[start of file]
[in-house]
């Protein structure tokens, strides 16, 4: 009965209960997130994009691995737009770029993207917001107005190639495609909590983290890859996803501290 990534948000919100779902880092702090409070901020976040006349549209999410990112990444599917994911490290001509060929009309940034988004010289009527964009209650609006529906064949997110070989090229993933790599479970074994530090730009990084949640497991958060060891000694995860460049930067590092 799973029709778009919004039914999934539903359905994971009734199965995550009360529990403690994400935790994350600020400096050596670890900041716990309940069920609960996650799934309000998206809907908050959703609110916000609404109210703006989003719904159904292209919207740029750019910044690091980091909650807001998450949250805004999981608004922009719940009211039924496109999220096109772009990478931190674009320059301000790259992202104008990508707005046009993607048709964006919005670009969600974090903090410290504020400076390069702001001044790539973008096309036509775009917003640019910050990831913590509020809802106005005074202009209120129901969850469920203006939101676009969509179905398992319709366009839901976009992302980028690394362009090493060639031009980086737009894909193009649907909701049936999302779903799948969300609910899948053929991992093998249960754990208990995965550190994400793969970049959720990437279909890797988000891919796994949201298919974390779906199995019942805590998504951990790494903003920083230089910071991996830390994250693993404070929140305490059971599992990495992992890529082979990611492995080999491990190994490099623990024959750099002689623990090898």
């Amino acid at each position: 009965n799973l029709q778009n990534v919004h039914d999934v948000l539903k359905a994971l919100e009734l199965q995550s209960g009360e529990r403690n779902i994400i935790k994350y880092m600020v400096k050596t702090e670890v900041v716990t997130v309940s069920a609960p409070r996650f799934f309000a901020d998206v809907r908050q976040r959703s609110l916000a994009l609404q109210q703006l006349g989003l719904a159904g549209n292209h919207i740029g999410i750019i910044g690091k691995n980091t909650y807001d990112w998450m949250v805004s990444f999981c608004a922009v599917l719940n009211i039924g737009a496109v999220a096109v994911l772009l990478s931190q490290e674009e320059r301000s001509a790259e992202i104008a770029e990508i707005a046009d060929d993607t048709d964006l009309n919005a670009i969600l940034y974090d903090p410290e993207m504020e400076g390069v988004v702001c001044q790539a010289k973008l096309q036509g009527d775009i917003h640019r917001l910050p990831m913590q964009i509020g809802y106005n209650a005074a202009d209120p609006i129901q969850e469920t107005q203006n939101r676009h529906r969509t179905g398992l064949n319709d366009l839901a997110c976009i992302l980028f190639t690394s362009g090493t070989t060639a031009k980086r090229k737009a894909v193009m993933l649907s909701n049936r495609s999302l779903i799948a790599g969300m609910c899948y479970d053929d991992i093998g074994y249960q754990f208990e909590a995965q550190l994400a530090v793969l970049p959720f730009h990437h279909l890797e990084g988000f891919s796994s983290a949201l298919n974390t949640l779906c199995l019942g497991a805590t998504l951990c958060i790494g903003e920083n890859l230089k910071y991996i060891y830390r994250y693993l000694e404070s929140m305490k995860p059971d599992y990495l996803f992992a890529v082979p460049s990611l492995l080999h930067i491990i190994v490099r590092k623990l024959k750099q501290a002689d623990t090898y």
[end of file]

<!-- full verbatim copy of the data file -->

[in-house]
């Protein structure tokens, strides 16, 4: 009965209960997130994009691995737009770029993207917001107005190639495609909590983290890859996803501290 990534948000919100779902880092702090409070901020976040006349549209999410990112990444599917994911490290001509060929009309940034988004010289009527964009209650609006529906064949997110070989090229993933790599479970074994530090730009990084949640497991958060060891000694995860460049930067590092 799973029709778009919004039914999934539903359905994971009734199965995550009360529990403690994400935790994350600020400096050596670890900041716990309940069920609960996650799934309000998206809907908050959703609110916000609404109210703006989003719904159904292209919207740029750019910044690091980091909650807001998450949250805004999981608004922009719940009211039924496109999220096109772009990478931190674009320059301000790259992202104008990508707005046009993607048709964006919005670009969600974090903090410290504020400076390069702001001044790539973008096309036509775009917003640019910050990831913590509020809802106005005074202009209120129901969850469920203006939101676009969509179905398992319709366009839901976009992302980028690394362009090493060639031009980086737009894909193009649907909701049936999302779903799948969300609910899948053929991992093998249960754990208990995965550190994400793969970049959720990437279909890797988000891919796994949201298919974390779906199995019942805590998504951990790494903003920083230089910071991996830390994250693993404070929140305490059971599992990495992992890529082979990611492995080999491990190994490099623990024959750099002689623990090898």
């Amino acid at each position: 009965n799973l029709q778009n990534v919004h039914d999934v948000l539903k359905a994971l919100e009734l199965q995550s209960g009360e529990r403690n779902i994400i935790k994350y880092m600020v400096k050596t702090e670890v900041v716990t997130v309940s069920a609960p409070r996650f799934f309000a901020d998206v809907r908050q976040r959703s609110l916000a994009l609404q109210q703006l006349g989003l719904a159904g549209n292209h919207i740029g999410i750019i910044g690091k691995n980091t909650y807001d990112w998450m949250v805004s990444f999981c608004a922009v599917l719940n009211i039924g737009a496109v999220a096109v994911l772009l990478s931190q490290e674009e320059r301000s001509a790259e992202i104008a770029e990508i707005a046009d060929d993607t048709d964006l009309n919005a670009i969600l940034y974090d903090p410290e993207m504020e400076g390069v988004v702001c001044q790539a010289k973008l096309q036509g009527d775009i917003h640019r917001l910050p990831m913590q964009i509020g809802y106005n209650a005074a202009d209120p609006i129901q969850e469920t107005q203006n939101r676009h529906r969509t179905g398992l064949n319709d366009l839901a997110c976009i992302l980028f190639t690394s362009g090493t070989t060639a031009k980086r090229k737009a894909v193009m993933l649907s909701n049936r495609s999302l779903i799948a790599g969300m609910c899948y479970d053929d991992i093998g074994y249960q754990f208990e909590a995965q550190l994400a530090v793969l970049p959720f730009h990437h279909l890797e990084g988000f891919s796994s983290a949201l298919n974390t949640l779906c199995l019942g497991a805590t998504l951990c958060i790494g903003e920083n890859l230089k910071y991996i060891y830390r994250y693993l000694e404070s929140m305490k995860p059971d599992y990495l996803f992992a890529v082979p460049s990611l492995l080999h930067i491990i190994v490099r590092k623990l024959k750099q501290a002689d623990t090898y």